// to the function we use to check to see if it is 
      // the right time to fire the triac.  This function 
      // will now run every freqStep in microseconds.                                            
    }
    
    void zero_cross_detect() {    
      zero_cross = true;               // set the boolean to true to tell our dimming function that a zero cross has occured
      i=0;
      digitalWrite(AC_pin, LOW);       // turn off TRIAC (and AC)
    }                                 
    
    // Turn on the TRIAC at the appropriate time
    void dim_check() {                   
      if(zero_cross == true) {              
        if(i>=dim) {                     
          digitalWrite(AC_pin, HIGH); // turn on light       
          i=0;  // reset time step counter                         
          zero_cross = false; //reset zero cross detection
        } 
        else {
          i++; // increment time step counter                     
        }                                
      }                                  
    }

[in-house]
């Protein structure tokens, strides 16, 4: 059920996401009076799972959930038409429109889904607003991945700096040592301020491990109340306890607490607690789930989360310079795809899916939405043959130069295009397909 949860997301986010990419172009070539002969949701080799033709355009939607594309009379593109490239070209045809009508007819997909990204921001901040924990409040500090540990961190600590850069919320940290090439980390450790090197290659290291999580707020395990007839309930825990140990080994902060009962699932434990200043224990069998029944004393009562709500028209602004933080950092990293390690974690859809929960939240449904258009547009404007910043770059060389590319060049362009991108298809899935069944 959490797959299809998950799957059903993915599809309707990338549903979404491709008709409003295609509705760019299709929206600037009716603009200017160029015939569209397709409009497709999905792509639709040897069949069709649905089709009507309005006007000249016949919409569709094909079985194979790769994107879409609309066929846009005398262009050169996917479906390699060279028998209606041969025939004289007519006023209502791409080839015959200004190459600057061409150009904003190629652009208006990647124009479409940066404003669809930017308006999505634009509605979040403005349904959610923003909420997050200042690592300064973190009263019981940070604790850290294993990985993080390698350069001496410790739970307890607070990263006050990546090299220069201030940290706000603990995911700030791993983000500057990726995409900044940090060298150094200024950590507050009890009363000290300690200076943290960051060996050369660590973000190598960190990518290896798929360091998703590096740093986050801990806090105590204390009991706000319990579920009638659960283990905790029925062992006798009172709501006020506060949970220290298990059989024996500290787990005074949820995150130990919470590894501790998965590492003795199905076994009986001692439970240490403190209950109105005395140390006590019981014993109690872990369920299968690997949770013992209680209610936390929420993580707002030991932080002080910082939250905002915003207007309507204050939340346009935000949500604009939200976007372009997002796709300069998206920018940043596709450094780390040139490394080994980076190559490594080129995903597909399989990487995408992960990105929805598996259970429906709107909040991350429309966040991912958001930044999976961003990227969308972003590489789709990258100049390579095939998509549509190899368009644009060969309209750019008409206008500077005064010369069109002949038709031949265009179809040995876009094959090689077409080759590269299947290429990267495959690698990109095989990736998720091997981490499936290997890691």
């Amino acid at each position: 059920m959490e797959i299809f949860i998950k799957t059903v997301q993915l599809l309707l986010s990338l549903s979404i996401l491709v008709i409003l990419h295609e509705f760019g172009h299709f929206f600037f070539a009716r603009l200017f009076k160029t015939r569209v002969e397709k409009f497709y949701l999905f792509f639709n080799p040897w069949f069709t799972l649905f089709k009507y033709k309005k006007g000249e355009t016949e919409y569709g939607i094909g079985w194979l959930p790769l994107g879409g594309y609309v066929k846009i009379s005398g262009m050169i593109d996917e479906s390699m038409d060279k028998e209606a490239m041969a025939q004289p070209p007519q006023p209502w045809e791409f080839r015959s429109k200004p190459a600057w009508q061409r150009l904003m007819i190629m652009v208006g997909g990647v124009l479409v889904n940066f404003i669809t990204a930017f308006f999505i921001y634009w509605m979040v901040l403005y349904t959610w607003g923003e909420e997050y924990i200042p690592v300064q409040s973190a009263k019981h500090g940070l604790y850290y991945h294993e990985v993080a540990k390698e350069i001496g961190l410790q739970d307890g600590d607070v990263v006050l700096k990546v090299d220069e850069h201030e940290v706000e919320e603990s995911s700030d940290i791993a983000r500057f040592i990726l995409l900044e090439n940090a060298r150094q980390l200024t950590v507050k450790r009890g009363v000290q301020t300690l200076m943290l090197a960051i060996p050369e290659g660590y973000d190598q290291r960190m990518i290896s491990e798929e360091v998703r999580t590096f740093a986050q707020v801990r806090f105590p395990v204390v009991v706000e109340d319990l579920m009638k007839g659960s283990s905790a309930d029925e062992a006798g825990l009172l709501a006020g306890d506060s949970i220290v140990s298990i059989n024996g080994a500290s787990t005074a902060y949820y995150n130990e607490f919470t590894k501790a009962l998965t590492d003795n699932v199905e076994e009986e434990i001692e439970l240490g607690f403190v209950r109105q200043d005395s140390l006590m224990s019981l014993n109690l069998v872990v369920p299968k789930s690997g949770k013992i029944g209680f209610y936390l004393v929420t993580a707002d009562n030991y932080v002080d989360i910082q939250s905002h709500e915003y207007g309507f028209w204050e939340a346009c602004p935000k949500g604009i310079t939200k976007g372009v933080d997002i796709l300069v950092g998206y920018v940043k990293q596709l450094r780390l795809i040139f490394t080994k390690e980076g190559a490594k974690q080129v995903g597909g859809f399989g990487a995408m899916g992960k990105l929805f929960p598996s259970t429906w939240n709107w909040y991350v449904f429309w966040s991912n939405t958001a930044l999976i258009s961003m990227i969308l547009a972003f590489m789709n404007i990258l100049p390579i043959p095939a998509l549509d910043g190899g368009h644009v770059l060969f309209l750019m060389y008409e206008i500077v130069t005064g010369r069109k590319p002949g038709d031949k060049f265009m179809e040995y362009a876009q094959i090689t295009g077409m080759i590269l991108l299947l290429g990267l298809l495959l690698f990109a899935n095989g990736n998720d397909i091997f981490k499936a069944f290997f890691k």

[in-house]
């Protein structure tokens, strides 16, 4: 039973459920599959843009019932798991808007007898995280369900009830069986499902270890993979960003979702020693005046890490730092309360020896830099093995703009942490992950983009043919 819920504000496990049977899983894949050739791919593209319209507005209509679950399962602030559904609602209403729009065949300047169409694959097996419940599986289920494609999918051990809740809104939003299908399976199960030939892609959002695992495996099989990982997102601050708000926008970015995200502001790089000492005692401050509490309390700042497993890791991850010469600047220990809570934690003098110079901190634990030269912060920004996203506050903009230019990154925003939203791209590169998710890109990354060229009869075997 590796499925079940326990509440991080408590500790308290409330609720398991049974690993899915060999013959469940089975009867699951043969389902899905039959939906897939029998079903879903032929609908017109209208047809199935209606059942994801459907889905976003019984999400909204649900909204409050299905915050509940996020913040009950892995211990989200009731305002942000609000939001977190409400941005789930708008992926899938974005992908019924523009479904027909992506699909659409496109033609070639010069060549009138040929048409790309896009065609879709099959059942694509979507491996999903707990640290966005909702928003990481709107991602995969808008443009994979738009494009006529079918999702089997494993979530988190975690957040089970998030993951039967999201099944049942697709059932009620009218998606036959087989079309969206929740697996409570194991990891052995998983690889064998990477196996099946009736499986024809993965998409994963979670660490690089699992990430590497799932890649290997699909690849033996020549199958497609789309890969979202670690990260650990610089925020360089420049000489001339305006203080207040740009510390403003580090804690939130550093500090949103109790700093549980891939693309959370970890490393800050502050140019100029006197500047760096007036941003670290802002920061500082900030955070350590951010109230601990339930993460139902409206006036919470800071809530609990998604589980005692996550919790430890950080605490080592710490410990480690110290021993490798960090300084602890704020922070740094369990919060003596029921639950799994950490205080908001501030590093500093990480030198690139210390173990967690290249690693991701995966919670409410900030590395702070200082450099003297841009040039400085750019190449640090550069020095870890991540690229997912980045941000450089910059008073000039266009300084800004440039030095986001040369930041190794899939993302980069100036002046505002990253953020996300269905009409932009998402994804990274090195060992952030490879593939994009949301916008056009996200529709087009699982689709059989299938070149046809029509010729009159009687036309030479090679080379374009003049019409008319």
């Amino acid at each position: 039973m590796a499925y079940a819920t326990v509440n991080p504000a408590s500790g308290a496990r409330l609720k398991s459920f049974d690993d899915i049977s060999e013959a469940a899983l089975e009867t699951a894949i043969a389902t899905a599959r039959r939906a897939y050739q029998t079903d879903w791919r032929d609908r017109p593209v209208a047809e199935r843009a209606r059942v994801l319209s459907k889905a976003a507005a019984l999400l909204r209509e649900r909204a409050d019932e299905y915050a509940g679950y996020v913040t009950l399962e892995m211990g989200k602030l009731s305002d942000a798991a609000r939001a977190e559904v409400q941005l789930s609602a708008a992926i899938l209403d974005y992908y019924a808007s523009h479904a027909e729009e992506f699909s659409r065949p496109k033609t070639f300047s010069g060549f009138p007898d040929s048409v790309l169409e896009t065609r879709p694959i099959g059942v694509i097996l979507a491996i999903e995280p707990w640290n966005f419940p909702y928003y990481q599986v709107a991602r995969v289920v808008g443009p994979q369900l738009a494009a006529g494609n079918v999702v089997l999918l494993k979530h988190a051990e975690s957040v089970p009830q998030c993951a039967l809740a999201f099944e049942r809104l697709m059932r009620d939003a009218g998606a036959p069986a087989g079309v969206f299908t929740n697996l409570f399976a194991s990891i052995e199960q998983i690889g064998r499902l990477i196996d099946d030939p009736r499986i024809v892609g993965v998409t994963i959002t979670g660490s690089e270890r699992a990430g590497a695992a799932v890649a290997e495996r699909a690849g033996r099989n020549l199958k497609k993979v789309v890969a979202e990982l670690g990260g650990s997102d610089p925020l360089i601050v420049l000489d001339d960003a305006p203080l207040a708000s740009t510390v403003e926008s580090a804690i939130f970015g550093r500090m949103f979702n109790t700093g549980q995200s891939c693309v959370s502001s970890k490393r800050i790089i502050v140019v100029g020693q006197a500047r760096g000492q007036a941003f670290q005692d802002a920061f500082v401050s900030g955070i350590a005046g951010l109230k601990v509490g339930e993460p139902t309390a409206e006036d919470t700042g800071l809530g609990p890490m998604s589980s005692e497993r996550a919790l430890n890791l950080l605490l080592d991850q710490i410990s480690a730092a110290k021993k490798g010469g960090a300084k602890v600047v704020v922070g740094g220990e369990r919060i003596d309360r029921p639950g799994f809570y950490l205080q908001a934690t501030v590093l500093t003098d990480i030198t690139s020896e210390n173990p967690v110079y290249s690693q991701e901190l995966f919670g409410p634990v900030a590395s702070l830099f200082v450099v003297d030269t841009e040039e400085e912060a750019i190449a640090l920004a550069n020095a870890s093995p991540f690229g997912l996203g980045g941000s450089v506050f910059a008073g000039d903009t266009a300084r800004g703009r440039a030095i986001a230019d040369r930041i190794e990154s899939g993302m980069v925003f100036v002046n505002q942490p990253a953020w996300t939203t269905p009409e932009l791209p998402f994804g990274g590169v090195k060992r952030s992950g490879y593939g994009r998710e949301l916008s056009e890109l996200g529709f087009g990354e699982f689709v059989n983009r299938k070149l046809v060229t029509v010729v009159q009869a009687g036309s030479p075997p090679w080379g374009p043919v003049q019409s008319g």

void loop() {                        
      dim+=inc;
      if((dim>=128) || (dim<=0))
        inc*=-1;
      delay(30);
    }

  3. #3
    Junior Member
    Join Date
    Mar 2014
    Posts
    1
    Here is my code for the same device, Right now it just smoothly moves from off to on and back:

    Code:
    int PinInt1 = 23;
    
    int AC_LOAD = 14;    // Output to Opto Triac pin
    int dimming = 6200; 
    int maxVal = 6200;
    int incVal = 1;
    
    elapsedMicros  sinceInterrupt;
    int thePeriod = 0;
    // int haveTriggered = 0;
    int theOffset = 2048;
    IntervalTimer timer0;
    
    void setup()
    {
      pinMode(AC_LOAD, OUTPUT);	      // Set the AC Load as output
      pinMode(PinInt1, INPUT);
      attachInterrupt(PinInt1, zero_crosss_int, RISING);  // Choose the zero cross interrupt # from the table above
      
      Serial.begin(500);
    }
    
    void zero_crosss_int()  // function to be fired at the zero crossing to dim the light
    {
      // Ignore spurious interrupts
      if (sinceInterrupt < 2000)
        return;
      thePeriod = sinceInterrupt;
      sinceInterrupt = 0;
      // haveTriggered = 0;
       
      timer0.begin(triacFire, theOffset + dimming);  // 4 mSec
    }
    
    
    void triacFire()
    {
      timer0.end();
      digitalWrite(AC_LOAD, HIGH);   // triac firing